"We have a saying here: Don't kick a man while he's up - it's too much work. Rupert Murdoch has been down now for three-quarters of a year so he's an easy target. People start to pile on. I sense exhaustion," he told Reuters.
"He's going to back to the old tools here, going on the attack, going for blustery headlines. It's worked for him for 40 years, so why change now? I understand the natural inclination to do that and I have some personal sympathy with him."
In the past week, Murdoch's British newspapers, which had been relatively subdued since the phone-hacking scandal broke out, have also gone back on the offensive, dominating the country's political agenda with some bold moves.
The Sunday Times mounted a old-fashioned sting operation in which reporters posing as international financiers were promised exclusive access to Prime Minister David Cameron in exchange for donations of 250,000 pounds ($400,000) a year.
The article led to the immediate resignation of a senior fundraiser from the ruling Conservative party, forced Cameron to disclose details of people who dined at his private apartment, and sparked a discussion about party funding.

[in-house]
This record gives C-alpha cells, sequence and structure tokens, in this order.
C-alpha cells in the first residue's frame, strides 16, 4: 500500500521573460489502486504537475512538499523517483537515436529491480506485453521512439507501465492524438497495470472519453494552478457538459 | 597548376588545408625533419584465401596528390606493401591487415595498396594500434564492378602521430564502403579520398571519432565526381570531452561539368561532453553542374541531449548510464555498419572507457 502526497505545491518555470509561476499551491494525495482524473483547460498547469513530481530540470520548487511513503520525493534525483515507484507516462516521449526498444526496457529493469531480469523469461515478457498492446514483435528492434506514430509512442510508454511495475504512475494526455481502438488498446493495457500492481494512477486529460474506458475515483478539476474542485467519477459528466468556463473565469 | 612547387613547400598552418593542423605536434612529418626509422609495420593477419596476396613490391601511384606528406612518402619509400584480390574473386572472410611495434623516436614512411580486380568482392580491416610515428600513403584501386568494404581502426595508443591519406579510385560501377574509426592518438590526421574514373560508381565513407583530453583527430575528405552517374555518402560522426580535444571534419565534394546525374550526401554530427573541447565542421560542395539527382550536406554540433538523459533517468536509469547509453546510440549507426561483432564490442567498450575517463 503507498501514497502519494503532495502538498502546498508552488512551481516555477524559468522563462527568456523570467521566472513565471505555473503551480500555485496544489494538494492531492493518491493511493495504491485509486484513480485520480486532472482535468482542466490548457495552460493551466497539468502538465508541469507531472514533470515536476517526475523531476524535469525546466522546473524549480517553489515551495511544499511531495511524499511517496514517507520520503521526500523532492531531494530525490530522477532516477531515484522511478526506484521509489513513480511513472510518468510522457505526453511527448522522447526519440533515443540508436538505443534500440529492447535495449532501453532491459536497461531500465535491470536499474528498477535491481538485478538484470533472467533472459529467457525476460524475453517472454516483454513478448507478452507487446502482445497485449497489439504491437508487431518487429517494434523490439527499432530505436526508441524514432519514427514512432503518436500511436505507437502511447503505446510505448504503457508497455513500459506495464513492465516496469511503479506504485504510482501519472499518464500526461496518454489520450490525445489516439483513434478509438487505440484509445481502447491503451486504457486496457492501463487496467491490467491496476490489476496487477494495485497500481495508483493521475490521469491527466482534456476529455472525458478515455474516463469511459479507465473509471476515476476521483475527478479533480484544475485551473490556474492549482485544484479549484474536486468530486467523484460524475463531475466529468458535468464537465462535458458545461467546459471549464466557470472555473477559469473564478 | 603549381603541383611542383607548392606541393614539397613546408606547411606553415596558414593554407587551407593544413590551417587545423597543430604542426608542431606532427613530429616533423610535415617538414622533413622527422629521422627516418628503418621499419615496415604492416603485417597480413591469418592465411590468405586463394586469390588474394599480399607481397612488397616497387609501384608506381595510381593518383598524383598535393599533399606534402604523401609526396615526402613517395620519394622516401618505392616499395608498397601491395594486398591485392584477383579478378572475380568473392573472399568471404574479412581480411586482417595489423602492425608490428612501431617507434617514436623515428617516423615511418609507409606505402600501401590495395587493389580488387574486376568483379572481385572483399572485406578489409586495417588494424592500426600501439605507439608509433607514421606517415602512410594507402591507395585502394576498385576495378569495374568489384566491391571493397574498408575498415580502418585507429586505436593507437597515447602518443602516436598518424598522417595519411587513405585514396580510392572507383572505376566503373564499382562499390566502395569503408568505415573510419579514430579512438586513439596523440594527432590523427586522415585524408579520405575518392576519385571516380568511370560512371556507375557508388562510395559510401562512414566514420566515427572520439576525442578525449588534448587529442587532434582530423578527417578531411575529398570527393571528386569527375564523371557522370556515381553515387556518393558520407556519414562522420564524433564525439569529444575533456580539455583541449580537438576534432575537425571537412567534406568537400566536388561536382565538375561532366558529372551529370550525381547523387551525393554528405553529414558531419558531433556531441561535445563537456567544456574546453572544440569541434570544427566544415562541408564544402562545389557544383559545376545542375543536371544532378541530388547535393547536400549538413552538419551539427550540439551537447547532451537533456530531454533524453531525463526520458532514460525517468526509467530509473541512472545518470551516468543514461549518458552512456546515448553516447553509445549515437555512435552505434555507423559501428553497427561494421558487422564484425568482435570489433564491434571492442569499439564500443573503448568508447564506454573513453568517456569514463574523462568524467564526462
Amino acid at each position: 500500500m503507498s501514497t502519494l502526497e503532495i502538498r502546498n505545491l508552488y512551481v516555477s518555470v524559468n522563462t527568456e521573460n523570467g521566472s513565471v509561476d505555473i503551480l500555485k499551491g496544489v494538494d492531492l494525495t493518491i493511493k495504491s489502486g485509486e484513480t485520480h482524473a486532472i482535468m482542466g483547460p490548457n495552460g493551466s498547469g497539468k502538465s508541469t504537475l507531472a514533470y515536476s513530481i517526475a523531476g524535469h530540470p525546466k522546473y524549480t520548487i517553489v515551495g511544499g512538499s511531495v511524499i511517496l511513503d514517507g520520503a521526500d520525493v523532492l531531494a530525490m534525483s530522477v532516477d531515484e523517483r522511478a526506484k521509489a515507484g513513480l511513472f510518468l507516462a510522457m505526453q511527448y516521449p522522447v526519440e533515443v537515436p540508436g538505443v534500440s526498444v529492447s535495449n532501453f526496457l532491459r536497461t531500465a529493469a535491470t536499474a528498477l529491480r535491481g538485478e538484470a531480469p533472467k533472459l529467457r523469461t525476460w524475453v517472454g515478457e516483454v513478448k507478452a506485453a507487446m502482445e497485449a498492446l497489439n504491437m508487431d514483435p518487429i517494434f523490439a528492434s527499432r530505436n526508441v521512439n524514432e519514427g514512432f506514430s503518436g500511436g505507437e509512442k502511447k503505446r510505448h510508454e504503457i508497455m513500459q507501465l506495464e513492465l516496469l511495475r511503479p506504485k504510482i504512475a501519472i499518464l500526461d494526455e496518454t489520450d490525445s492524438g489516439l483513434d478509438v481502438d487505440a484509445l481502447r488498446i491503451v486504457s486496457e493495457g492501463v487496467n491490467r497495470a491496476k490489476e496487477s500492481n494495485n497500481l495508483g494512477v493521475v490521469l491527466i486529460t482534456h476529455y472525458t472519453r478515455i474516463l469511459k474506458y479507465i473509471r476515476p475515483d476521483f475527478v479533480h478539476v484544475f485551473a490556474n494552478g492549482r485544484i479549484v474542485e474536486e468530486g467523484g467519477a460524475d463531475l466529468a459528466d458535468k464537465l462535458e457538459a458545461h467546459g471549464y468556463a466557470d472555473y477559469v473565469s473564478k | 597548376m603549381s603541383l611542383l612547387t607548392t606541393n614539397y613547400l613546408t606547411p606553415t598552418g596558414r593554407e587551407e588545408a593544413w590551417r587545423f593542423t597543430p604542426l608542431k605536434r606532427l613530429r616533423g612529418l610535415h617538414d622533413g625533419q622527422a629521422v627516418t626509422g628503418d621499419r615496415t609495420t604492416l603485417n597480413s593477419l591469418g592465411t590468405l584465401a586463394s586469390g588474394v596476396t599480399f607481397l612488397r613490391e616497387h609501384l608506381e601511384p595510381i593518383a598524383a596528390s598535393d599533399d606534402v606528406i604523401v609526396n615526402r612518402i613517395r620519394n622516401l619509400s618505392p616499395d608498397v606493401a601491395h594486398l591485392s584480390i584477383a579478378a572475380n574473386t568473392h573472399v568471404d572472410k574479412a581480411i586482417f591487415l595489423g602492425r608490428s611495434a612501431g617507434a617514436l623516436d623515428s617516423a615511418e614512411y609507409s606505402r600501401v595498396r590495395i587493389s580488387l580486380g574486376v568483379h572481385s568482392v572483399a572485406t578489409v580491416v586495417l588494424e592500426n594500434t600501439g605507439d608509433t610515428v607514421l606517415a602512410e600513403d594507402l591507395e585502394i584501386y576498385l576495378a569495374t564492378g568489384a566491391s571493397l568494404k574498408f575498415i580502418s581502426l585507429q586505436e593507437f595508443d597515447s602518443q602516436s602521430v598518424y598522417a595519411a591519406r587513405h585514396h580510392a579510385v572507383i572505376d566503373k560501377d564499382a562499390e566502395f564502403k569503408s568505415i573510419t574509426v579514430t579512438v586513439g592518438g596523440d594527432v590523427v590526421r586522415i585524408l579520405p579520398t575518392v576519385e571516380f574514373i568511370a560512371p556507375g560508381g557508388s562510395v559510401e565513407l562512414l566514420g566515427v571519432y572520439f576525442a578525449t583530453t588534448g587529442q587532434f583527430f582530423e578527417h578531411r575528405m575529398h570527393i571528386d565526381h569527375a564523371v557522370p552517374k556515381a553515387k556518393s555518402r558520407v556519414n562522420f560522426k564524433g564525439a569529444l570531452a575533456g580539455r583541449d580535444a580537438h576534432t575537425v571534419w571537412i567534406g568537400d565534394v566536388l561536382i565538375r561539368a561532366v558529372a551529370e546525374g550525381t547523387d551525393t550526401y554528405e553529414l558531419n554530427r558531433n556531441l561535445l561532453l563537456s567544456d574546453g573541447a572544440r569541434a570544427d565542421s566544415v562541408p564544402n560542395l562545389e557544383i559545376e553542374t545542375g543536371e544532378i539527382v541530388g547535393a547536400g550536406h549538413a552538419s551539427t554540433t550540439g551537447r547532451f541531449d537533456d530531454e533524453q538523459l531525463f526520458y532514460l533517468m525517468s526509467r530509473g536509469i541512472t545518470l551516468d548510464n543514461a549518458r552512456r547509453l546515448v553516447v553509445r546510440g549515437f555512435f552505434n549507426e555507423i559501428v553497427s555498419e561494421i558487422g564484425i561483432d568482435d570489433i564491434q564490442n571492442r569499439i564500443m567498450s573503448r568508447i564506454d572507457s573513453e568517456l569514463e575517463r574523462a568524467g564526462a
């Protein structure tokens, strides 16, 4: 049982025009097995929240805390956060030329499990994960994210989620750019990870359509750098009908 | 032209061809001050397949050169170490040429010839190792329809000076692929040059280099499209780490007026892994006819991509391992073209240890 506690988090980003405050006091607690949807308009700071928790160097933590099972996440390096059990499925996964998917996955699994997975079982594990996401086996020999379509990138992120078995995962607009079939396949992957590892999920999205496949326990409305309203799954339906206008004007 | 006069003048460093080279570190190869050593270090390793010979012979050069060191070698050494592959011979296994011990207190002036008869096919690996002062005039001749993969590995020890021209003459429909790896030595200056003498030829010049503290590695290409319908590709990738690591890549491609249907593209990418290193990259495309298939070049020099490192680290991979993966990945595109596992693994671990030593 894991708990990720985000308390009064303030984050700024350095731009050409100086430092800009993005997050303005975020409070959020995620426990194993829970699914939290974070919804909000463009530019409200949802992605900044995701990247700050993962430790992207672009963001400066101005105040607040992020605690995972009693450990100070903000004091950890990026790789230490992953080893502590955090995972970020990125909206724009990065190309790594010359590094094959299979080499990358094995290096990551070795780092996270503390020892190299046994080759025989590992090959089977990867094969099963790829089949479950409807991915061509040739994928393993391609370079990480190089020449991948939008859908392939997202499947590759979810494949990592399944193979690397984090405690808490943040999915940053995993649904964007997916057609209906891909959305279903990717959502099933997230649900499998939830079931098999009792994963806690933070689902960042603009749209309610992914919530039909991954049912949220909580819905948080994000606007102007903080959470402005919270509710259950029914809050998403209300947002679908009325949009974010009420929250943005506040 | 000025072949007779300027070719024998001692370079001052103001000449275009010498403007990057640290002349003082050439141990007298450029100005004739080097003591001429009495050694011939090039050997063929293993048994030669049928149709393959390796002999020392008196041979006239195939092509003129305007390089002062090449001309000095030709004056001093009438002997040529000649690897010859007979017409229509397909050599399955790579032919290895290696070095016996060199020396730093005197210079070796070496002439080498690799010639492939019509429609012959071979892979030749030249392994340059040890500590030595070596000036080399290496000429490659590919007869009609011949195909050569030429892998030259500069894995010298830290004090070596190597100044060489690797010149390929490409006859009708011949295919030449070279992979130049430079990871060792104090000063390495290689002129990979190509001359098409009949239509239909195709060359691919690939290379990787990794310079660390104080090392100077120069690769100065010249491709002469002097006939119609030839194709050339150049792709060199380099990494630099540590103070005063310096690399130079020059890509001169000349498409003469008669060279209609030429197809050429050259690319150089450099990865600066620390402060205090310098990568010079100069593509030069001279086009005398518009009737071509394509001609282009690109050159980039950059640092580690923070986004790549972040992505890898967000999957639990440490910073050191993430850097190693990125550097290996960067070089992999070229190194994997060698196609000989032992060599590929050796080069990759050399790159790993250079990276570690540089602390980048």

Days earlier, the Sun tabloid hijacked the national debate about the country's 2012 budget by seizing on an obscure tax the government planned to impose on hot pies, seen as a staple of a working-class diet, and offering a free pie to every reader.
A week later, Cameron, his finance minister and the opposition leader were still vying with one another to be seen as the most avid pie-eater, tucking into pasties, pies and sausage rolls at every photo opportunity.
The latest allegations bring the crisis closer to Murdoch's son James, who sits on the board of NDS, which News Corp and co-owner private equity firm Permira agreed to sell for $5 billion to Cisco this month.
The younger Murdoch, who is also chairman and ex-CEO of BSkyB, has been criticised for not uncovering the scale of phone-hacking at the News of the World, though he had not yet joined the UK newspaper operation when the hacking took place.
He has since moved to New York after being promoted within News Corp to deputy chief operating officer, and has severed all ties with the British newspapers. His focus is now the company's international pay-TV operations, where he made his career.
Chase Carey, News Corp's COO and James Murdoch's immediate boss, issued a statement late on Wednesday in which he condemned both the BBC Panorama documentary and other media worldwide that had reported its claims.